Nelson Peltz may not be able to spell, but he’s pretty sure that Procter & Gamble CEO David Taylor and his profligate goons can’t count. Certainly, they didn’t seem to be counting when blowing nine figures in the “dumbest thing” Peltz has ever been involved in, which is to say the largest proxy battle in history, with P&G dropping $100 million all to keep the Trian Fund Management chief from becoming one of 11 voices on its board. And now he’s not so sure that they can count ballots properly.
"Based on preliminary results P&G shareholders have elected all 11 pot--of the company's directors," said P&G CEO David Taylor. "On behalf of the P&G board of directors, I want to thank you for your support for our board and plan and input throughout the proxy contest and look forward to continuing this transformative journey."
Unfortunately for Taylor, his spokesman wasn’t exactly on-message when he discussed the extremely close tally.
While most votes are cast online, an unusually large number of votes being cast the by paper ballot could slow the counting process, a P&G spokesman said Tuesday. “If it gets really close, there’s a Florida situation,” he told reporters before the meeting, referring to the 2000 U.S. presidential election.
Trian quickly made clear that it would wait for the counting process to be completed, saying that its bean counters say things a “too close to call,” but also sounding an elegiac, concessionary tone: “Regardless of the final voting results, Trian believes management and the Board have been put on notice by shareholders—a continuation of the past decade’s underperformance is simply unacceptable.”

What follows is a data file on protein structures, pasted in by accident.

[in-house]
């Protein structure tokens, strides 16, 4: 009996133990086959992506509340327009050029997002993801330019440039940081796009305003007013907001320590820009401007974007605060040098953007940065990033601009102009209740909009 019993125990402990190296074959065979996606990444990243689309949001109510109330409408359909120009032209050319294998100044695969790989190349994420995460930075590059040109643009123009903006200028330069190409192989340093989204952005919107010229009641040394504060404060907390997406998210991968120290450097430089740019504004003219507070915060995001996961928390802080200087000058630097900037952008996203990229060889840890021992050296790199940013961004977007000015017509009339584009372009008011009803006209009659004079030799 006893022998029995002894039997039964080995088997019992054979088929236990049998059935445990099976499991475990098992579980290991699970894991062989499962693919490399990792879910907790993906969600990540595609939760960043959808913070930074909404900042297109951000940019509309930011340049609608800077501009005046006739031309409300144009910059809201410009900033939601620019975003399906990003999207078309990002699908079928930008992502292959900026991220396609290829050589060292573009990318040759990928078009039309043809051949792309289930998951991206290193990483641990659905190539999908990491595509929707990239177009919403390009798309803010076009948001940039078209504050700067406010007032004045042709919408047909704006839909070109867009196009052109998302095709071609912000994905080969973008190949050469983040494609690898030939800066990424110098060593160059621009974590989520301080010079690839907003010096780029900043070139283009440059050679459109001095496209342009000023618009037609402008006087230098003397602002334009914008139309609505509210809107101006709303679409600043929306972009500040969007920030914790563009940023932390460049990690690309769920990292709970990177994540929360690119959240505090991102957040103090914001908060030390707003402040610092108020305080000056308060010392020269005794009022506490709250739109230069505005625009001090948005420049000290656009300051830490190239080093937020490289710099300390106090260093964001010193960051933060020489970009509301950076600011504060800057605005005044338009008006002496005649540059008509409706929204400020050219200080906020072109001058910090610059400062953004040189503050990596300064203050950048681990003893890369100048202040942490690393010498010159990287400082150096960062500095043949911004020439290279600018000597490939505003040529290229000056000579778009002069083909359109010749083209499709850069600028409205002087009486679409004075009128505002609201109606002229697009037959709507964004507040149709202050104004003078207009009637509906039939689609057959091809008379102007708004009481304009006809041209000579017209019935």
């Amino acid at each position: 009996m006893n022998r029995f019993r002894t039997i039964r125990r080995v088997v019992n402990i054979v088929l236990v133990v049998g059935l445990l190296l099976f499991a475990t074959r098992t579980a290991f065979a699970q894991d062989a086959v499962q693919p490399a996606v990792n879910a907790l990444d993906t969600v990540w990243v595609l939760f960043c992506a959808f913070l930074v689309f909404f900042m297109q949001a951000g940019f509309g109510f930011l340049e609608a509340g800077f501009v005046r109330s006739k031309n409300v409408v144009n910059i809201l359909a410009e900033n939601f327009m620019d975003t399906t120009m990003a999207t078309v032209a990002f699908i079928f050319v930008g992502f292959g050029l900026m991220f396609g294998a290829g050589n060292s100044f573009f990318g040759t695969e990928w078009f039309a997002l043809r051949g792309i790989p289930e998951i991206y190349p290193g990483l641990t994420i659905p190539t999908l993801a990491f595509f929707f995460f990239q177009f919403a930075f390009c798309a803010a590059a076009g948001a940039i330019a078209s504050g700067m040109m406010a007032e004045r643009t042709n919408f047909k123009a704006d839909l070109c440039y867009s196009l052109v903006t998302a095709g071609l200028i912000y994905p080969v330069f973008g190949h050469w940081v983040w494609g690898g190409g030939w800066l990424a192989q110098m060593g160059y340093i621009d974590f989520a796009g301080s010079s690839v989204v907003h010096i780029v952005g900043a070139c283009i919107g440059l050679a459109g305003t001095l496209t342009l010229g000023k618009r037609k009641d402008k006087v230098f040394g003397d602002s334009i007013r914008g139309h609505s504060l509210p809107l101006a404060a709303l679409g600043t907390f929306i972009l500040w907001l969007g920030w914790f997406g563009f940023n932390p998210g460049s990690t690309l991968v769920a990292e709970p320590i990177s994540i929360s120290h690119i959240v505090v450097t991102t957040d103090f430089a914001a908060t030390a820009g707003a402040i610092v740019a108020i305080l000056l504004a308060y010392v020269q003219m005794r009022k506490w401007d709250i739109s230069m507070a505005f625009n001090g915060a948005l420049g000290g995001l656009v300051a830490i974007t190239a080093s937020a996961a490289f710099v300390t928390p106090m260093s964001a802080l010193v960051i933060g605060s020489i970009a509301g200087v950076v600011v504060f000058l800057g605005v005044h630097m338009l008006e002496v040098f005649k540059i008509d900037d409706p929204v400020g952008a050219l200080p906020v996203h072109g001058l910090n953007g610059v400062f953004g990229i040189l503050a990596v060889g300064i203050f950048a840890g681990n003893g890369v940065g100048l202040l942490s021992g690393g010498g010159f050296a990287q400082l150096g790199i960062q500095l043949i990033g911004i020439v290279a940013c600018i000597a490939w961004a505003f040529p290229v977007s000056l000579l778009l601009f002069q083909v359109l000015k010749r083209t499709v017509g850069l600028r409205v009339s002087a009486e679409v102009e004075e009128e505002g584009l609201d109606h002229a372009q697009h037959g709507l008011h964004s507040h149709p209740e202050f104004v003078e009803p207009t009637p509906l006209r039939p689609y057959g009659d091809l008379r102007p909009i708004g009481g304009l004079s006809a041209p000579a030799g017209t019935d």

But Peltz has been spending some time with the president’s people and getting some pointers about how to deal with a rigged election, and he rather quickly changed tack. And in just a few minutes with CNBC’s Sara Eisen, he pulled expertly from the Trump playbook. First, portray your billionaire corporate-raider self as a man of the people:
"I threatened the hallowed halls of that boardroom," Peltz said, adding "ego" was the reason P&G opposed his appointment…. He has said he was seeking a P&G board seat because the company has "lost its soul."
Next, run against the establishment:
Peltz has said the company's transformation is being hindered by its "suffocating bureaucracy."
Third, cry “fake news!” and offer alternative facts:
After P&G's announcement that it had turned back giving the activist investor a seat on its board, Peltz said: "Our numbers don't say that."
Finally, make clear the only legitimate election is one that you win, because the only way you can possibly lose is through massive voter fraud:
He told "Squawk on the Street" the vote is probably plus or minus 1 percent. He said "no matter what happens," P&G should put him on the board.
"Because even if they win, which I'm not sure they did, think of what a pyrrhic victory is it. Think about it. I mean everybody but the current employees voted for us up and down the line," Peltz said.
P&G says shareholders reject Peltz by slim margin in largest-ever proxy battle [CNBC]
Nelson Peltz: Vote on Procter & Gamble Proxy War Is ‘Too Close to Call’ [TheStreet]
P&G Says Peltz Has Lost Bid for Board Seat; Trian Says Vote Is Too Close to Call [WSJ]
P&G put ‘ego’ over shareholder interests, a somber Peltz says as he challenges vote [CNBC]
Billionaire Nelson Peltz: P&G is making my board battle the ‘dumbest thing I’ve ever been involved in’ [CNBC]
Procter & Gamble Bets on Electoral Math to Keep Nelson Peltz Away [DealBook]